Immunoassays for the detection of organophosphorus pesticides on stored grain
About this project
Rapid semi-quantitative assays for grain protectant pesticides based on immunological methods have been studied at the Central Science Laboratory (MAFF) in order to provide a comparison with established chromatographic methods. The latter can provide precise and reliable data but tend to be expensive, time consuming and require highly skilled analytical staff. Increased public awareness and the recent reduction of maximum residue levels (MRLs) will place greater demands on analytical laboratories. In many instances when grain is traded it is only necessary to know that a fixed limit, often the MRL, has not been exceeded and in this situation immunoassays may be able to provide a cost effective, rapid screening technique which will identify those samples requiring detailed analysis using conventional instrumental techniques.
Commercial tube and plate ELISA kits were obtained from Millipore Corp. (USA) for the detection of organophosphorus pesticides and their performance was assessed, initially using laboratory pesticide standards. A small change in the response was observed when the kits were tested in the presence of substances co-extracted from the grain matrix and it was shown that this effect could be partially corrected by using a blank which also contains grain matrix. The kits were also assessed for cross-reactivity with other organophosphorus pesticides and the common metabolites which are formed when these pesticides degrade. No cross-reactivity of practical importance was found. A direct comparison was made with the established analytical method, gas chromatography and between 88 and 98% correlation was obtained, indicating that the kits possessed a high degree of accuracy. The standard curves were found to be reproducible as shown by the low coefficients of variation.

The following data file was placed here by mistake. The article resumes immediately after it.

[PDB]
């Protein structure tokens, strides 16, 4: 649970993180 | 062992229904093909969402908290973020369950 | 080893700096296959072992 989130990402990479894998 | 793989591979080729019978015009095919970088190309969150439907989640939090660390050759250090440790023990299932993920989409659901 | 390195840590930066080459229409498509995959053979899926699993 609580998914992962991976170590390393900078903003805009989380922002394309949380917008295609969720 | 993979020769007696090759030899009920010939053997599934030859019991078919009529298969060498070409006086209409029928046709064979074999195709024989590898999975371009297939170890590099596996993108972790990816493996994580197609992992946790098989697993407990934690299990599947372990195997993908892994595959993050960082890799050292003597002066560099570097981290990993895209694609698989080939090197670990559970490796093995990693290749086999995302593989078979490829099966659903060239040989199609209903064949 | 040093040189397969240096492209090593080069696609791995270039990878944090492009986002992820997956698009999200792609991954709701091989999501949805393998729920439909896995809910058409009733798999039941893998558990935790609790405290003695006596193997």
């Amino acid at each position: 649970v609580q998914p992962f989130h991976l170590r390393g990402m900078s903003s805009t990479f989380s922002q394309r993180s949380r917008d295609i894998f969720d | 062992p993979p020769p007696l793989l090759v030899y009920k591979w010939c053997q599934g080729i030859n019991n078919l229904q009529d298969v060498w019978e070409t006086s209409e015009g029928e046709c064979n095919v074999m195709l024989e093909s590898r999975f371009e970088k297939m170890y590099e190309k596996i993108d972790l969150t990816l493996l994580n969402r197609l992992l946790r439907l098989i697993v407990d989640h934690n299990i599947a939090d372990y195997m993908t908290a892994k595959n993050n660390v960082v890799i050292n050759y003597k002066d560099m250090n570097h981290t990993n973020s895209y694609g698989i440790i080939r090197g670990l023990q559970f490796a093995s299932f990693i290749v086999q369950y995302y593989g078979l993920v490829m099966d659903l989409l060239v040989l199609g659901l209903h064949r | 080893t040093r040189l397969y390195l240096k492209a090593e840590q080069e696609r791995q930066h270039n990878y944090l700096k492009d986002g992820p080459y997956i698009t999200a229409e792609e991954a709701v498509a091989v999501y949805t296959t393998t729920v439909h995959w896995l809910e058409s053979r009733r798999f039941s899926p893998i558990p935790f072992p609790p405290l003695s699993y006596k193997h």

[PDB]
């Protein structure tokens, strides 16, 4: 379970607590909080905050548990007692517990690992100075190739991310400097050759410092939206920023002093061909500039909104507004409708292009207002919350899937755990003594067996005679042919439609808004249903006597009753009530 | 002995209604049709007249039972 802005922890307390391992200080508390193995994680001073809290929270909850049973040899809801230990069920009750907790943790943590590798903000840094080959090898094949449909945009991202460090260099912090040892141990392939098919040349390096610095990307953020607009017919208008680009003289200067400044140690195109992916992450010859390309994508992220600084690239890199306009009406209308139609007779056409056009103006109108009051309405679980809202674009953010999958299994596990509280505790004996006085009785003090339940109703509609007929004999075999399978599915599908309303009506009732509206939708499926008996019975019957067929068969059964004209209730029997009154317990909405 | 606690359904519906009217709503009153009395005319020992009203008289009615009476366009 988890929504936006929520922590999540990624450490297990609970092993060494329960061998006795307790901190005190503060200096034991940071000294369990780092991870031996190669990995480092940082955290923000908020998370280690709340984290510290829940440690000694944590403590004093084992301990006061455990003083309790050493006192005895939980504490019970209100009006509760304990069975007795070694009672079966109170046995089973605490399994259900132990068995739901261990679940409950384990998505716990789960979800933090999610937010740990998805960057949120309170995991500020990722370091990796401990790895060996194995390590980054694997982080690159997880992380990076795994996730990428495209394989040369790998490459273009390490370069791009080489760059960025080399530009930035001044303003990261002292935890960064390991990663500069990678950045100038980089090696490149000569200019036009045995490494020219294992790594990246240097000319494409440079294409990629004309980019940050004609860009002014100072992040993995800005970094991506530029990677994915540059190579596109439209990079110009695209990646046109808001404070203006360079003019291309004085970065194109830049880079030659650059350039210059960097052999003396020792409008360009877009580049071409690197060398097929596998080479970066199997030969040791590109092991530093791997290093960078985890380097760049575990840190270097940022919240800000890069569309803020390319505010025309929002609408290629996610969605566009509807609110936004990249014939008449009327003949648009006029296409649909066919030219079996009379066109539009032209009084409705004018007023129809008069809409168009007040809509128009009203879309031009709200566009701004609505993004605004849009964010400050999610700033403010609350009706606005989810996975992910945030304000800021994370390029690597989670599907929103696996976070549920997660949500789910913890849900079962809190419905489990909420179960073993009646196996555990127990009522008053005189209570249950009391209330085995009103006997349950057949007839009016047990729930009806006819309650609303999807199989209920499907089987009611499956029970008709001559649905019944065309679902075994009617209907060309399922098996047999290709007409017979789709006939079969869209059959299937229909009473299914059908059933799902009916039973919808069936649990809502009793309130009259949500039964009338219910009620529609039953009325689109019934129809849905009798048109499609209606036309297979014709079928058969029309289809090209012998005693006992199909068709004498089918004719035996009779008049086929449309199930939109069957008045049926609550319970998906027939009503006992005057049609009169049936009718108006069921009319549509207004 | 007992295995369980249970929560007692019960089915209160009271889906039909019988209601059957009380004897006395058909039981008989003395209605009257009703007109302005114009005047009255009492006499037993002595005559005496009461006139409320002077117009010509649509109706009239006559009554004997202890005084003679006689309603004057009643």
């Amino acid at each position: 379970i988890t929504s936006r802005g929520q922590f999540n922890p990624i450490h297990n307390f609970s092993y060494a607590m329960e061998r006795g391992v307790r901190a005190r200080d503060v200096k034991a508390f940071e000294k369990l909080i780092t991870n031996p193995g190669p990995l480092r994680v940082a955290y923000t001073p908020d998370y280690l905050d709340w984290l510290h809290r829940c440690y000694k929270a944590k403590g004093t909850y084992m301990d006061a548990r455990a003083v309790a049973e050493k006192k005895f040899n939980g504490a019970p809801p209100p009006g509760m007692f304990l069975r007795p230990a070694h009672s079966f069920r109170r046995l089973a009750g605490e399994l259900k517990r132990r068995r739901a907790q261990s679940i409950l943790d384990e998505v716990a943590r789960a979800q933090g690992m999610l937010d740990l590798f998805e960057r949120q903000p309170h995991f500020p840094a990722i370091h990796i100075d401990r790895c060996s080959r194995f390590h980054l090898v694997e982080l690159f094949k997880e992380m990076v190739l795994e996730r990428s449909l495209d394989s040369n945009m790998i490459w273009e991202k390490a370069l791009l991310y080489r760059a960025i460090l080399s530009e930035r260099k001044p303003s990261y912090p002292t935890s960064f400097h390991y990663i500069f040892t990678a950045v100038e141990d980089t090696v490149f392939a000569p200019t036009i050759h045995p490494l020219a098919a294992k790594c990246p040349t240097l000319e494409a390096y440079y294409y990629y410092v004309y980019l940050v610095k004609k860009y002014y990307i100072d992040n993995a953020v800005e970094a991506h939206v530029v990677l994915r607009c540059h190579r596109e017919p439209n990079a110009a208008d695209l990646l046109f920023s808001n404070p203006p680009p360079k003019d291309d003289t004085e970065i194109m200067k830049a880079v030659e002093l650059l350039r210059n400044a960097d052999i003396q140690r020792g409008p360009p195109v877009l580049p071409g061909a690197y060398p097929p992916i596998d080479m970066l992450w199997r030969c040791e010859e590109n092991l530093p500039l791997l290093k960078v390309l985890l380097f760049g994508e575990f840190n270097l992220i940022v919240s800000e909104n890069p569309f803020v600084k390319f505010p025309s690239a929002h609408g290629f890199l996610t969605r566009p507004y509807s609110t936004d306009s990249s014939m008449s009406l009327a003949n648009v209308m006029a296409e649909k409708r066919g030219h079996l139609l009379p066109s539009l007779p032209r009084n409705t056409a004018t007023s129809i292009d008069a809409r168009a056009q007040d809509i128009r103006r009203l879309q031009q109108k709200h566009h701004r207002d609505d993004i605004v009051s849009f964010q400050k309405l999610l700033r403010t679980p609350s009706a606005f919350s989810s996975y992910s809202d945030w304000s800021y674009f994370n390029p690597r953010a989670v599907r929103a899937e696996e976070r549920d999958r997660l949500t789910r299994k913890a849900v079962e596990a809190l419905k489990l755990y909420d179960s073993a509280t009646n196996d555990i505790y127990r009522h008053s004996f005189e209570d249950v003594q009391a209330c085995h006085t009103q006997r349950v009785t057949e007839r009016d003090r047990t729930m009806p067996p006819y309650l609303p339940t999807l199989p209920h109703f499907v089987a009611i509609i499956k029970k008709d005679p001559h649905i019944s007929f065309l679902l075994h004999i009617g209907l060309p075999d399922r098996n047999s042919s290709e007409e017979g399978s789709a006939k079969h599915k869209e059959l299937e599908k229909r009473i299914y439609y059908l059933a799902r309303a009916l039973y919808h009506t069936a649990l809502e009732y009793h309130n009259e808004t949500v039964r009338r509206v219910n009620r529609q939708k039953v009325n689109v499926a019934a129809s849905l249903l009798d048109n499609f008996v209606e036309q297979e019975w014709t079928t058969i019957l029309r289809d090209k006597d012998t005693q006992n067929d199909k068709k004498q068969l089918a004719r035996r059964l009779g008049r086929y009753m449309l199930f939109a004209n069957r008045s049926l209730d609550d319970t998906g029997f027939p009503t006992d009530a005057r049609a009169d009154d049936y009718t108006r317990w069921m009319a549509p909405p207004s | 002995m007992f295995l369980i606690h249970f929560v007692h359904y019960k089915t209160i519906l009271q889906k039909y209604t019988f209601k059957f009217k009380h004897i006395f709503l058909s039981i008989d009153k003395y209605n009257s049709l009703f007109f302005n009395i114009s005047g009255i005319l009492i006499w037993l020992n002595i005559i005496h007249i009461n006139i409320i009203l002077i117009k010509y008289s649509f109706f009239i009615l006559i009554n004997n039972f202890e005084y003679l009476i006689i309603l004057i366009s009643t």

The ease-of-use of the kits in both laboratory and field situations was appraised and it was found that in order to achieve optimum results, some degree of user training was required. The instructions supplied with the kits were not easy to follow and could lead to erroneous results, hence a protocol for practical use on stored grain was developed which will allow grain store keepers, millers and maltsters to obtain reliable estimates of pesticide residues.
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